More than 100 Consol Energy coal miners, rescue teams and rescue units from the federal Mine Safety and Health Administration and Pennsylvania emergency agencies conducted a simulated underground mine rescue operation Wednesday.
Louis Barletta, vice president of safety for Consol, said the training exercise was part of a proactive approach among all the agencies to ensure the safety of miners. While he said such exercises typically are done on paper, this time it was a "hands-on" experience.
"It's a big event," Barletta said. "It's the first of its kind in Pennsylvania. It's an inter-agency opportunity to test new technology and communications. We're all learning."
Photo by Art Limann
The locations of rescue teams are tracked on a map and information relayed to Consol main headquarters.
He said the scenario involved a belt repair crew doing routine maintenance with one member hearing a pop and seeing smoke. He and three other miners got out, but 41 were unaccounted for because communications were cut off. No one knew exactly what had happened. Rescue teams then had to go in, find the missing miners and fight a fire.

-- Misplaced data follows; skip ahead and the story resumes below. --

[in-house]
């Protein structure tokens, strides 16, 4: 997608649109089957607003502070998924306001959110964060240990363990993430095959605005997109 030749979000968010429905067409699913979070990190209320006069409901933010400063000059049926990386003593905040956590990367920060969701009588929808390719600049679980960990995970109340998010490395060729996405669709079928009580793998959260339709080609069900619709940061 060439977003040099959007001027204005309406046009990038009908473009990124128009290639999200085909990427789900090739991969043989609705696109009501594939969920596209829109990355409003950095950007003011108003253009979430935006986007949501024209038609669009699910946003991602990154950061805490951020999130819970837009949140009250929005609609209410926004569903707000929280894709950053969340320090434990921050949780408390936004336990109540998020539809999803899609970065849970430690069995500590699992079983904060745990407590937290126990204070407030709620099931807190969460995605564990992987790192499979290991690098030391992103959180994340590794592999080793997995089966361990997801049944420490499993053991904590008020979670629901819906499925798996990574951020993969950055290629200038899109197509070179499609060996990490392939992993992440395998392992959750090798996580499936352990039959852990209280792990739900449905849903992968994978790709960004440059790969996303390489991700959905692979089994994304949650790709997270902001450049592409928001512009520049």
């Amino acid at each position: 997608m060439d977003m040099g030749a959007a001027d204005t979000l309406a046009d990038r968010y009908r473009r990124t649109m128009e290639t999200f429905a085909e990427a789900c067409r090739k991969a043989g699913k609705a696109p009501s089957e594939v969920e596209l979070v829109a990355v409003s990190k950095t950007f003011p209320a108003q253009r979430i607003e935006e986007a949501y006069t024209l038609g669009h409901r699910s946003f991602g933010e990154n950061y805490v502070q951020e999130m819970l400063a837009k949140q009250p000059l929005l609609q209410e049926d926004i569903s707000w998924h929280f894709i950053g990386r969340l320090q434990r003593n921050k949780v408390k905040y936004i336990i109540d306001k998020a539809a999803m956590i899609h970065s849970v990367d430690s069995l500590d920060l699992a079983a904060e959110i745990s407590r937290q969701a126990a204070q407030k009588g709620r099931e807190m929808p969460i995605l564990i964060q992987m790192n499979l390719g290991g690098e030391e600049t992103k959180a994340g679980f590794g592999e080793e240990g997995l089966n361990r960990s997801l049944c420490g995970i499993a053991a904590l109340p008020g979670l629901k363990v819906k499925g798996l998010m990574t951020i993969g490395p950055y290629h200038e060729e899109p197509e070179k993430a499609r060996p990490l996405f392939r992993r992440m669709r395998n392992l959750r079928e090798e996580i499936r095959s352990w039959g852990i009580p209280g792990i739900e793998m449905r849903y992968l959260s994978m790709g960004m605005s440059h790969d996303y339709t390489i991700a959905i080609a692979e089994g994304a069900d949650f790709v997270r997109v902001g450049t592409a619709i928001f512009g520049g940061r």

Joseph Main, assistant secretary for MSHA, said, "This is a unique opportunity for all of us, having all parties involved. It lets us test where we're at. It's a real test for rescue teams. It's the best test they've ever had.
"Bringing all parties together is part of a national strategy," he added. "We'll get better, educated and learn. We'll identify shortcomings and improve."
Barletta stressed new technologies are being utilized. Among them are a robot, gas analysis, new communications equipment and new seismic detection equipment. Officials at the scene were also in constant contact with Consol headquarters in Canonsburg, Pa.
Members of the Pennsylvania Special Medical Response Team were also able to get actual underground experience.
Analyzing information gathered from the exercise is expected to take some time. Changes and corrections will then be made to improve rescues in the future.